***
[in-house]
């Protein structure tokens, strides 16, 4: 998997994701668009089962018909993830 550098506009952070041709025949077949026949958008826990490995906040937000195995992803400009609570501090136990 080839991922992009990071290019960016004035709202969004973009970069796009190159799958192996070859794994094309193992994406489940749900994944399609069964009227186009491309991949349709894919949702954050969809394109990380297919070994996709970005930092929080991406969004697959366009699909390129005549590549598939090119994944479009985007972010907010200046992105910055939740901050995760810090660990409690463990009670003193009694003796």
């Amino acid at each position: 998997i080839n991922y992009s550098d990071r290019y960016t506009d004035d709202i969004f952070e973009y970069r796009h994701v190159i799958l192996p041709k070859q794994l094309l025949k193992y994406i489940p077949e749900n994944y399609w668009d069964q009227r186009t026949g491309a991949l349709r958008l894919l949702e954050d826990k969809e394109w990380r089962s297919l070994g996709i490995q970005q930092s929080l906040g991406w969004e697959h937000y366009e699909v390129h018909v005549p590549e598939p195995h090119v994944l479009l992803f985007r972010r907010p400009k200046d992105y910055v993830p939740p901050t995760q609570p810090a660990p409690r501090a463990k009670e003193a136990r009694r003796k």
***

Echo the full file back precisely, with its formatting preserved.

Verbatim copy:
[in-house]
């Protein structure tokens, strides 16, 4: 998997994701668009089962018909993830 550098506009952070041709025949077949026949958008826990490995906040937000195995992803400009609570501090136990 080839991922992009990071290019960016004035709202969004973009970069796009190159799958192996070859794994094309193992994406489940749900994944399609069964009227186009491309991949349709894919949702954050969809394109990380297919070994996709970005930092929080991406969004697959366009699909390129005549590549598939090119994944479009985007972010907010200046992105910055939740901050995760810090660990409690463990009670003193009694003796």
């Amino acid at each position: 998997i080839n991922y992009s550098d990071r290019y960016t506009d004035d709202i969004f952070e973009y970069r796009h994701v190159i799958l192996p041709k070859q794994l094309l025949k193992y994406i489940p077949e749900n994944y399609w668009d069964q009227r186009t026949g491309a991949l349709r958008l894919l949702e954050d826990k969809e394109w990380r089962s297919l070994g996709i490995q970005q930092s929080l906040g991406w969004e697959h937000y366009e699909v390129h018909v005549p590549e598939p195995h090119v994944l479009l992803f985007r972010r907010p400009k200046d992105y910055v993830p939740p901050t995760q609570p810090a660990p409690r501090a463990k009670e003193a136990r009694r003796k």